Strengths, weaknesses, opportunities, and threats facing the London company market.
London's company market has a long history as the global centre for underwriting insurance and reinsurance risks. It is renowned as a specialist insurance and reinsurance provider, with a reputation for providing innovative solutions for risks that prove difficult to place in domestic markets. However, the innovation associated with insurance provision does not extend to all aspects of the business. Recent technological advances, particularly with regard to communication, have been widely shunned by underwriters and brokers. Given the emergence of dynamic new insurance centres to rival London, the market cannot afford to be complacent. As is increasingly seen, opportunities develop quickly and they should not be ignored.
One of the London company market's key strengths is the diversity and choice that it provides to cedants. Like any marketplace, however, it contains companies with various levels of financial strength, both weak and strong. The nature of many risks underwritten in London is such that there is the potential for greater volatility in technical results when compared to many marketplaces elsewhere. There is therefore a greater chance of company insolvency, but diversity is maintained through relatively low barriers to market entry, allowing capital replenishment. The presence of many of the world's largest insurers and reinsurers transacting business in London through subsidiaries or representative offices indicates the importance of the market in a global context.
The variety of risks placed in London both adds and detracts from its global position. It is costly to transact business in London, but this disadvantage can be balanced against the strength and depth of the underwriting skills that London possesses but are often lacking in other markets. Other strengths and opportunities for the market include the London Market Principles 2001 (LMP2001) initiative, which is endeavouring to advise on the best practice when transacting business in London, superior servicing of clients, provision of alternative risk transfer products, London's position in world time zones, and the commitment of the global insurance and reinsurance community to the
However, notwithstanding the strengths that the London company market continues to show and exploit, challenges have appeared over the past decade. Dealing with these challenges is vital to the market's future. Weaknesses and threats have manifested themselves through company insolvency, poor market perception, the relatively high costs of transacting business, and competition from other markets.
In recent years the London market has rationalised operations in order to remain competitive. The single administration platform, and more recently the development of LMP2001, are responsible for laying the foundations of a defence of global market share. The LMP2001 proposals appear to have been well received within the market, and AM Best believes that the focuses of LMP2001 are a significant step forward to the achievement of a more efficient marketplace, where underwriters and brokers have historically worked together to provide solutions.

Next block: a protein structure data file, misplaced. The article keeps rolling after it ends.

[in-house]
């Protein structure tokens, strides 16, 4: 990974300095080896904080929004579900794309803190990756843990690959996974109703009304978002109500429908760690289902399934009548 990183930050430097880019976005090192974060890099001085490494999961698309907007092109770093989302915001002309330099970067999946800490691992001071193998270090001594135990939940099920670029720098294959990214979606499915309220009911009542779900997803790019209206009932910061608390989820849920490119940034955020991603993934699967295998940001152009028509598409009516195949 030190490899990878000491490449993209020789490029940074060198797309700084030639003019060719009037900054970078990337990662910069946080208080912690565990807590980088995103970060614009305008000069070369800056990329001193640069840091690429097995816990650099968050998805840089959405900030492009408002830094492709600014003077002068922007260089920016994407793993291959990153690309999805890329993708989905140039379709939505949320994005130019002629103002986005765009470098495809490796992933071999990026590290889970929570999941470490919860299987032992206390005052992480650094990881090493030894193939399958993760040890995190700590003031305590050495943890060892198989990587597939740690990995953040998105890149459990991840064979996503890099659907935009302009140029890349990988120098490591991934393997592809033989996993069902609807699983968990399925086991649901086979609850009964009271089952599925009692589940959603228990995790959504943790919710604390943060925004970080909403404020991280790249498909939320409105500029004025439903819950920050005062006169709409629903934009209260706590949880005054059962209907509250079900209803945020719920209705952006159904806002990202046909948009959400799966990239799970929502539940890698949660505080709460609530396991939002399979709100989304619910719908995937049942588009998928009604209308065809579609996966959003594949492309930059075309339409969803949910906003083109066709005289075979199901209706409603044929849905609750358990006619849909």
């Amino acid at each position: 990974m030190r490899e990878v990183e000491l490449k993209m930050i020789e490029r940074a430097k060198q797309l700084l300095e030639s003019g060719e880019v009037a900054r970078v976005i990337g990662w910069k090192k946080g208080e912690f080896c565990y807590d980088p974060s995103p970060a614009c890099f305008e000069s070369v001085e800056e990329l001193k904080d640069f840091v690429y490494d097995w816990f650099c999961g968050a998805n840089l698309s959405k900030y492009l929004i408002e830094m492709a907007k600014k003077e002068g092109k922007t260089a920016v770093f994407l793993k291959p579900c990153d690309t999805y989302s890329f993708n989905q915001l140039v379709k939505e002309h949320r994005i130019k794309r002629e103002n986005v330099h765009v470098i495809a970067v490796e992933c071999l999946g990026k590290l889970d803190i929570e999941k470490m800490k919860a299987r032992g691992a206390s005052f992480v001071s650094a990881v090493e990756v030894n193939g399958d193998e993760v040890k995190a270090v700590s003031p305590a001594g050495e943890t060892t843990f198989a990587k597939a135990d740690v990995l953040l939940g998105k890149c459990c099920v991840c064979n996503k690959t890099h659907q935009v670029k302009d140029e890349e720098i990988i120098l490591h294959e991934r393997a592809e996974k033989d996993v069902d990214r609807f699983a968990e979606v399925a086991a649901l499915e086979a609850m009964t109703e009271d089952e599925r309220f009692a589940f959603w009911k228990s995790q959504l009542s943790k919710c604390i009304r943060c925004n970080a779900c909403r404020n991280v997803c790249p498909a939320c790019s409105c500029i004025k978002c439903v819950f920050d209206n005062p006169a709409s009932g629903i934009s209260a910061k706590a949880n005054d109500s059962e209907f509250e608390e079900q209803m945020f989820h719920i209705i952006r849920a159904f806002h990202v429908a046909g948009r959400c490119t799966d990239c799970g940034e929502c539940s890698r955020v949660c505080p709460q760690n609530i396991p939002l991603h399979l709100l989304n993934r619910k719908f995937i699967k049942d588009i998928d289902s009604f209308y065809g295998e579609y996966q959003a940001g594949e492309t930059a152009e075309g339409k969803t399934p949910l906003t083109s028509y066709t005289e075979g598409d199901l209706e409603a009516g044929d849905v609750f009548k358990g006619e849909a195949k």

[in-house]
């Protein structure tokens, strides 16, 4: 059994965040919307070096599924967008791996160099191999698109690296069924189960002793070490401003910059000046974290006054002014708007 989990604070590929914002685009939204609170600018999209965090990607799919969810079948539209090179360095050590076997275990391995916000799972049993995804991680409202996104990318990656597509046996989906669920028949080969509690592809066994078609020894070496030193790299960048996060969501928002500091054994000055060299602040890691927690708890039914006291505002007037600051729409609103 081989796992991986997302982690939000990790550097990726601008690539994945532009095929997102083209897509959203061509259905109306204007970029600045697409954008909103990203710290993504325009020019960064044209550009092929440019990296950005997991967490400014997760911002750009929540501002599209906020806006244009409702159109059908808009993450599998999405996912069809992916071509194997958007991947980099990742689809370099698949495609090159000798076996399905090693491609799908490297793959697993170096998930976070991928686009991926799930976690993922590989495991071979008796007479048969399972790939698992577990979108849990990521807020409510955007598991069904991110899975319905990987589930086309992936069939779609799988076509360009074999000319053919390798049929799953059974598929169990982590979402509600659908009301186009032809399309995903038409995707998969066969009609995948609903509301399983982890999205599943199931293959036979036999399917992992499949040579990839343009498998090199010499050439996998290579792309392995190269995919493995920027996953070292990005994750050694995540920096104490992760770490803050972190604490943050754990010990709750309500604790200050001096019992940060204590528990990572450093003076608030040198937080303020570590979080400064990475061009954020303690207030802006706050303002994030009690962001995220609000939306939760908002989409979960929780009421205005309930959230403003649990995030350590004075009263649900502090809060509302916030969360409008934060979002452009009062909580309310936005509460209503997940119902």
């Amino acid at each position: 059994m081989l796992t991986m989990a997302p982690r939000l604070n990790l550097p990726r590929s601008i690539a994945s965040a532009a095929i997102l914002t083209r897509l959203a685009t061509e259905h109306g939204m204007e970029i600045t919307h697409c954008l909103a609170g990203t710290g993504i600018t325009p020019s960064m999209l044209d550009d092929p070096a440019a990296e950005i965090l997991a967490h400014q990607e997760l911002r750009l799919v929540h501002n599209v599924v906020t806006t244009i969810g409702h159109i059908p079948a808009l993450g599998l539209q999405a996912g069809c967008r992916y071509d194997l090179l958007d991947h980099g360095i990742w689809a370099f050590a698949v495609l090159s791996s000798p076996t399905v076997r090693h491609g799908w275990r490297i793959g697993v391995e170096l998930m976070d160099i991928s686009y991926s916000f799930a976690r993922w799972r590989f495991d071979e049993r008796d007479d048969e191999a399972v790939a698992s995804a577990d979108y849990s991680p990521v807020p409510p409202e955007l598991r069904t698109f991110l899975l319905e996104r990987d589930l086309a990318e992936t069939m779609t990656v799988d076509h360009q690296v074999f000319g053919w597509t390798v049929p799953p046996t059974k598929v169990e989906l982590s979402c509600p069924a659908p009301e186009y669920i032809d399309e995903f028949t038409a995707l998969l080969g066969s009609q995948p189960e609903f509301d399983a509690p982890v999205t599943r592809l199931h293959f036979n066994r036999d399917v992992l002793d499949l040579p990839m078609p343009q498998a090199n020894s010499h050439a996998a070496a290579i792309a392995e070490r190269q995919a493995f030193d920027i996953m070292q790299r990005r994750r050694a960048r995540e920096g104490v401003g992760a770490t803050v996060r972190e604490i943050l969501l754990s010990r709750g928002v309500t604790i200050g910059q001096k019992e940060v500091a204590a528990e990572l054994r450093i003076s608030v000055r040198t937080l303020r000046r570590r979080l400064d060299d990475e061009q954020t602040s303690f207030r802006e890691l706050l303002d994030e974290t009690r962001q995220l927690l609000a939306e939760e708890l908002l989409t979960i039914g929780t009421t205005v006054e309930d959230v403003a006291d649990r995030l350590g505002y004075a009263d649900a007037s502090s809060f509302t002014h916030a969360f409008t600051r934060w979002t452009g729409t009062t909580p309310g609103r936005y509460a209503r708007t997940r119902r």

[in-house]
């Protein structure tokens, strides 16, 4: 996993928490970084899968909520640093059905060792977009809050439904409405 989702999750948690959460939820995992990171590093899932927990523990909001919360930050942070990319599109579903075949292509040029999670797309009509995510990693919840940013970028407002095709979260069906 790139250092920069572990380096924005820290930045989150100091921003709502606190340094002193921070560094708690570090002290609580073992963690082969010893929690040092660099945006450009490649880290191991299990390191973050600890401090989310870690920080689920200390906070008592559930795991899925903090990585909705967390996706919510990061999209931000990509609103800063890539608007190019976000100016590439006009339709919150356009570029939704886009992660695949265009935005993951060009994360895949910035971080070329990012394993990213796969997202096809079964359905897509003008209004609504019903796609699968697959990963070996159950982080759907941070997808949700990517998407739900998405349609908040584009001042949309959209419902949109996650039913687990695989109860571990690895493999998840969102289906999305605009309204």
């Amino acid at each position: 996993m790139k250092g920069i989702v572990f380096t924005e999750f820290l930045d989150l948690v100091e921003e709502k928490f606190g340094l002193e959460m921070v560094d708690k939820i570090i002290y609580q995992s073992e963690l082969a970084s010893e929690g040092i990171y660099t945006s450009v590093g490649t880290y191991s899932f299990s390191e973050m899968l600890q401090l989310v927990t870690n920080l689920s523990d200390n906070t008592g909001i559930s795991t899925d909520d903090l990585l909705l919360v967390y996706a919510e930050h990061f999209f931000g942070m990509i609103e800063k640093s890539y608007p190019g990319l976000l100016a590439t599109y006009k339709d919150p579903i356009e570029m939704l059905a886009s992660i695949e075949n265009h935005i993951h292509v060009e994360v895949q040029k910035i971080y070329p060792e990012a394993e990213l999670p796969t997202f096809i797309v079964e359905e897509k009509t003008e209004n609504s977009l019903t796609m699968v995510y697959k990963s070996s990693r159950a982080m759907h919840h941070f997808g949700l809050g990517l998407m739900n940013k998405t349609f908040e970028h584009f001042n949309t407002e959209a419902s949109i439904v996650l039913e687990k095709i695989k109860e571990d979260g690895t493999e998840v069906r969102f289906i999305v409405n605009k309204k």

The cost of transacting business in London is high in comparison with most other markets. The relatively high taxation regime applied on the UK mainland adds to other costs such as brokerage and information technology. Unfortunately skilled personnel do not come cheaply, thus the requirement is to cut the other costs of doing business. Brokerage is a cost that needs to be addressed, particularly as underwriters now have more direct contact with clients.
Historically, London has been a relatively expensive market in which to transact insurance and reinsurance business, but the benefits of operating within London have always outweighed the costs. AM Best believes that the current strategies that are being put in place – primarily through LMP2001 – will continue to cut costs, and thus maintain London's position as an attractive location to transact business. Nevertheless, as other markets become more efficient, London's high cost-base will remain a threat to the continuity of the London market.
Service is an area where the London company market can compete with overseas markets. As discussed previously, London offers the ability to underwrite specialist risks, and is thus providing an immediate value-added service to insurance and reinsurance purchasers around the globe. The recent trend has been for the broker to become more of a business facilitator than a broker in the true sense of the word. The broker introduces the client to the underwriter who will develop a relationship with the client. Previously, the broker was the point of contact for the client, particularly in establishing risk transfer requirements.
To a certain extent, brokers remain the main point of contact with the client. However, the underwriters are now much more involved in the process, with client contact high up on their priority lists. This change has evolved as a reaction to increased sophistication of insurance and reinsurance buyers. As such, the underwriters are providing an enhanced service which has the additional benefit of promoting long term relationships with clients, thus providing a more stable income stream. The benefits of providing an enhanced service outweigh the additional costs involved.
Consolidation within the London company market and at Lloyd's is affecting brokers in two ways. First there are fewer choices when placing business. This is primarily as a consequence of underwriters writing larger lines, leaving the broker more restricted in terms of the choice of market, particularly as rates harden. Second, the dominant brokers – Marsh and Aon – are familiar with the inefficiencies in the London market and are seeking alternatives, which results in the redirection of business.
However, the consolidation trend provides an opportunity, in so far as specialist teams are establishing small broking firms that provide an alternative to the bigger players. These smaller brokers do not have the scale of distribution of their larger cousins, and thus rely upon the London market to place risks. This dynamic, which is important to business regeneration, is recognised as one of the London market's ongoing strengths.